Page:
Cordy Tymstra. The Chinchaga Firestorm: When the Moon and Sun Turned Blue. University of Alberta Press, 2015. xxix + 227 pages. $34.95 (paperback), ISBN 978-1-77212-003-5.
Reviewed by Lincoln Bramwell (United States Forest Service)
Published on H-Environment (September, 2016)
Commissioned by David T. Benac (Western Michigan University)
Americans are fascinated by wildfire. Each summer, news outlets broadcast dramatic footage of flames consuming hillsides and homes. Less familiar are the summer fires that annually sweep through Canada’s forests. Canadian federal science official Cordy Tymstra’s book examines the science, politics, and human stories surrounding one of that country’s largest fires, which made headlines in 1950 when its smoke blackened the sky over cities on the East Coast at noonday and caused the sun and moon to turn a mysterious shade of blue.
Much of northern Canada is covered by boreal forests made up of spruces, pines, and larches that thrive in the country’s colder climates. Wildfires are a necessary part of this forest type as the cones of many of the pines are serotinous, meaning the cones need fire’s heat to melt the resin and allow it to open and release its seeds. While fire is common in this forest type, the fire that blackened nearly five million acres in 1950 ended up changing Canadian wildfire policy.
Tymstra understands that the history of this type of natural event is shaped by human culture; judging fire as good or bad and the resulting response from the human community is purely based on our cultural understanding of fire. The author attempts to put a human face on the events by focusing on the lone government employee charged with fighting this fire. Canadian Forest Service district ranger Frank LaFoy was based in Keg River in northern Alberta on June 1, 1950, when a fire was reported near his district. Given responsibility to protect the homesteads and settlements in the area from fire, LaFoy did his best to alert the remote clusters of farms and camps in the fire’s path. His Sisyphean efforts to suppress the fire were hamstrung by his superiors because Canadian fire policy at the time dictated he take no action to fight the fire if it was more than sixteen kilometers from a settlement (p. 9). That gave the fire a lot of time and space to roam in the sparsely populated northern Alberta frontier. The unnamed, or “ghost,” fire (wildfires in Canada are not given names until a suppression effort is mounted) made several major runs up the Chinchaga River Valley over the next few months before it finally burned itself out on October 31. By that time the Chinchaga Fire had burned somewhere from 3.5 to 4.9 million acres and two inversion layers sandwiched its smoke, sending it as far as northern Europe and Scandinavia. The widely reported blue coloration of the sun and moon, Tymstra deduces, occurred due to the unique combination of smoke particle size and density (p. 161).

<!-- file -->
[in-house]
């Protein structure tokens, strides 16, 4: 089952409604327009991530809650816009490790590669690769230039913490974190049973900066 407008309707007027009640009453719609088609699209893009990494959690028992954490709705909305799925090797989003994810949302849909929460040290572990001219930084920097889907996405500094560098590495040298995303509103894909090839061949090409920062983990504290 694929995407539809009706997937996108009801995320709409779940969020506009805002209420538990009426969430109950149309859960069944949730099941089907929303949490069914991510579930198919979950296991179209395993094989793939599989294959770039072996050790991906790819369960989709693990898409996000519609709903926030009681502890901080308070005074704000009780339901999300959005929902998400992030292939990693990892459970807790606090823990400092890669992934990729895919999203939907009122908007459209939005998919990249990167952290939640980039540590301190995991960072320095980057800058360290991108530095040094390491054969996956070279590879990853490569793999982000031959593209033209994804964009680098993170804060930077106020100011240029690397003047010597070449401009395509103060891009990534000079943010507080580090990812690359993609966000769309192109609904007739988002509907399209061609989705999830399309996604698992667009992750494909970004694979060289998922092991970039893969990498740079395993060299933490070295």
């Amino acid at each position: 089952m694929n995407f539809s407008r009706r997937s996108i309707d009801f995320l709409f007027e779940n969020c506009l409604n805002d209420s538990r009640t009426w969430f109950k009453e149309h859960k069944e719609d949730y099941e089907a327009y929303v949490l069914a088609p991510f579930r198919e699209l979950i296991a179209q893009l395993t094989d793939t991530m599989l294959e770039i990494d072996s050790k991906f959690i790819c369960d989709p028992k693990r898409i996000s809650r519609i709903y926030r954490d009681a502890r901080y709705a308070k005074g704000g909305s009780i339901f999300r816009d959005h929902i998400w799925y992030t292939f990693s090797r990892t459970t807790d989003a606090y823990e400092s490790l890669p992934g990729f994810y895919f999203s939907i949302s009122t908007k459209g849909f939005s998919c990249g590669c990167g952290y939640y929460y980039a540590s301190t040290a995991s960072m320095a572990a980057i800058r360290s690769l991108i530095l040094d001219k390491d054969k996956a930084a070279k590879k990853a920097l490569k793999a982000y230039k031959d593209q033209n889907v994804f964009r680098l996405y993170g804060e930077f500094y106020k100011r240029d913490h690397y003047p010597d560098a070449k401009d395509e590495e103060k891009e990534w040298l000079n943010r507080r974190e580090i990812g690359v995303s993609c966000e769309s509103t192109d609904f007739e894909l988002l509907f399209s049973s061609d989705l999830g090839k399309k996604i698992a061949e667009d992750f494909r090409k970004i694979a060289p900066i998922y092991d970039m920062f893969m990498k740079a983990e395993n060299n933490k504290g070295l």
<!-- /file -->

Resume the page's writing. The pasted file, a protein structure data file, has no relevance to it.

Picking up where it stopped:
The Chinchaga Fire is archetypal in many ways but the author astutely observes that neither the size of the fire nor the severity of the 1950 fire season was “as important as who smelled the smoke” (p. 15). The public alarm and outcry over the smoke, especially from the United States, spurred the Canadian Forest Service to adopt a total suppression model similar to the one in effect in the US since 1935. The later chapters of the book document some of the effects this policy had on Canadian forests.
The policy changes the Canadian Forest Service adopted following the Chinchaga Fire are analogous to the American experience, although they materialized forty years later. As human settlement and industry pushed into the forests of the western United States, a massive fire event in 1910 spawned similar calls for suppression policy changes. The result of excluding wildfires from fire-adapted ecosystems is an unhealthy overload of trees throughout North America. The author’s call for fire policy changes on the Canadian side of the border echoes similar conversations taking place on the American side as well.
The Chinchaga Firestorm is a great introductory book on the arc of Canadian fire history and the government’s efforts at control. The author does an excellent job addressing the different cultural perceptions and practices of wildfire among First Peoples and Euro-Canadian settlers and how the politics of a wildfire are just as important, if not more so, than the fire’s actual size and effect on the land. I recommend it for those interested in a wider perspective of wildfire and government’s response across international borders.
If there is additional discussion of this review, you may access it through the network, at: https://networks.h-net.org/h-environment.
Lincoln Bramwell. Review of Tymstra, Cordy, The Chinchaga Firestorm: When the Moon and Sun Turned Blue.
H-Environment, H-Net Reviews.
|This work is licensed under a Creative Commons Attribution-Noncommercial-No Derivative Works 3.0 United States License.|